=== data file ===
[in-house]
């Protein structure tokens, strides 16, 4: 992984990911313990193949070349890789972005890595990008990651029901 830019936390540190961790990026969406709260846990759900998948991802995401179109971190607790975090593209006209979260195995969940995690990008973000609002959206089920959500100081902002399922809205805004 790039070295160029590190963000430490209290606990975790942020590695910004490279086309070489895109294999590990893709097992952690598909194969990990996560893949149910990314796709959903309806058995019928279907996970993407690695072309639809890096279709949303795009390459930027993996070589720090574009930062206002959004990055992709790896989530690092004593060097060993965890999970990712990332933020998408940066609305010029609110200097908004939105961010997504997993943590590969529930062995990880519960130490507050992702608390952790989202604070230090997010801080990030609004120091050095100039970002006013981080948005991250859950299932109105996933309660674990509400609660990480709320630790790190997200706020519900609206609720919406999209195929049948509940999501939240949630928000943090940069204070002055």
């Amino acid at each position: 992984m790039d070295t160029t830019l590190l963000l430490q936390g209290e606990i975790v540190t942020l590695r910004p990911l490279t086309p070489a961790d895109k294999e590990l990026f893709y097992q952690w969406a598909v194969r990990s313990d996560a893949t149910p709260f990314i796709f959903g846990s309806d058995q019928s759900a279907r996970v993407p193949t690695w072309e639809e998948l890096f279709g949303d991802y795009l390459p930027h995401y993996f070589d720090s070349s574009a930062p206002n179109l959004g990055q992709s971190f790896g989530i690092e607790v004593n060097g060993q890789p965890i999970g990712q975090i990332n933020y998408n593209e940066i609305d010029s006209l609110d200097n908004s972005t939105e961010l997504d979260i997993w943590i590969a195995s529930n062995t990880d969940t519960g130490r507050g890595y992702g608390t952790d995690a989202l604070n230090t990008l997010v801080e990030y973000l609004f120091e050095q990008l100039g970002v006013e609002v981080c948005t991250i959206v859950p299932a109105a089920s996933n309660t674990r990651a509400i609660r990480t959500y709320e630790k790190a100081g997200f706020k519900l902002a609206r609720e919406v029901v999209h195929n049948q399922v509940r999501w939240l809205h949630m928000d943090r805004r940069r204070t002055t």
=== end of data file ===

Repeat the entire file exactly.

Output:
[in-house]
């Protein structure tokens, strides 16, 4: 992984990911313990193949070349890789972005890595990008990651029901 830019936390540190961790990026969406709260846990759900998948991802995401179109971190607790975090593209006209979260195995969940995690990008973000609002959206089920959500100081902002399922809205805004 790039070295160029590190963000430490209290606990975790942020590695910004490279086309070489895109294999590990893709097992952690598909194969990990996560893949149910990314796709959903309806058995019928279907996970993407690695072309639809890096279709949303795009390459930027993996070589720090574009930062206002959004990055992709790896989530690092004593060097060993965890999970990712990332933020998408940066609305010029609110200097908004939105961010997504997993943590590969529930062995990880519960130490507050992702608390952790989202604070230090997010801080990030609004120091050095100039970002006013981080948005991250859950299932109105996933309660674990509400609660990480709320630790790190997200706020519900609206609720919406999209195929049948509940999501939240949630928000943090940069204070002055």
């Amino acid at each position: 992984m790039d070295t160029t830019l590190l963000l430490q936390g209290e606990i975790v540190t942020l590695r910004p990911l490279t086309p070489a961790d895109k294999e590990l990026f893709y097992q952690w969406a598909v194969r990990s313990d996560a893949t149910p709260f990314i796709f959903g846990s309806d058995q019928s759900a279907r996970v993407p193949t690695w072309e639809e998948l890096f279709g949303d991802y795009l390459p930027h995401y993996f070589d720090s070349s574009a930062p206002n179109l959004g990055q992709s971190f790896g989530i690092e607790v004593n060097g060993q890789p965890i999970g990712q975090i990332n933020y998408n593209e940066i609305d010029s006209l609110d200097n908004s972005t939105e961010l997504d979260i997993w943590i590969a195995s529930n062995t990880d969940t519960g130490r507050g890595y992702g608390t952790d995690a989202l604070n230090t990008l997010v801080e990030y973000l609004f120091e050095q990008l100039g970002v006013e609002v981080c948005t991250i959206v859950p299932a109105a089920s996933n309660t674990r990651a509400i609660r990480t959500y709320e630790k790190a100081g997200f706020k519900l902002a609206r609720e919406v029901v999209h195929n049948q399922v509940r999501w939240l809205h949630m928000d943090r805004r940069r204070t002055t």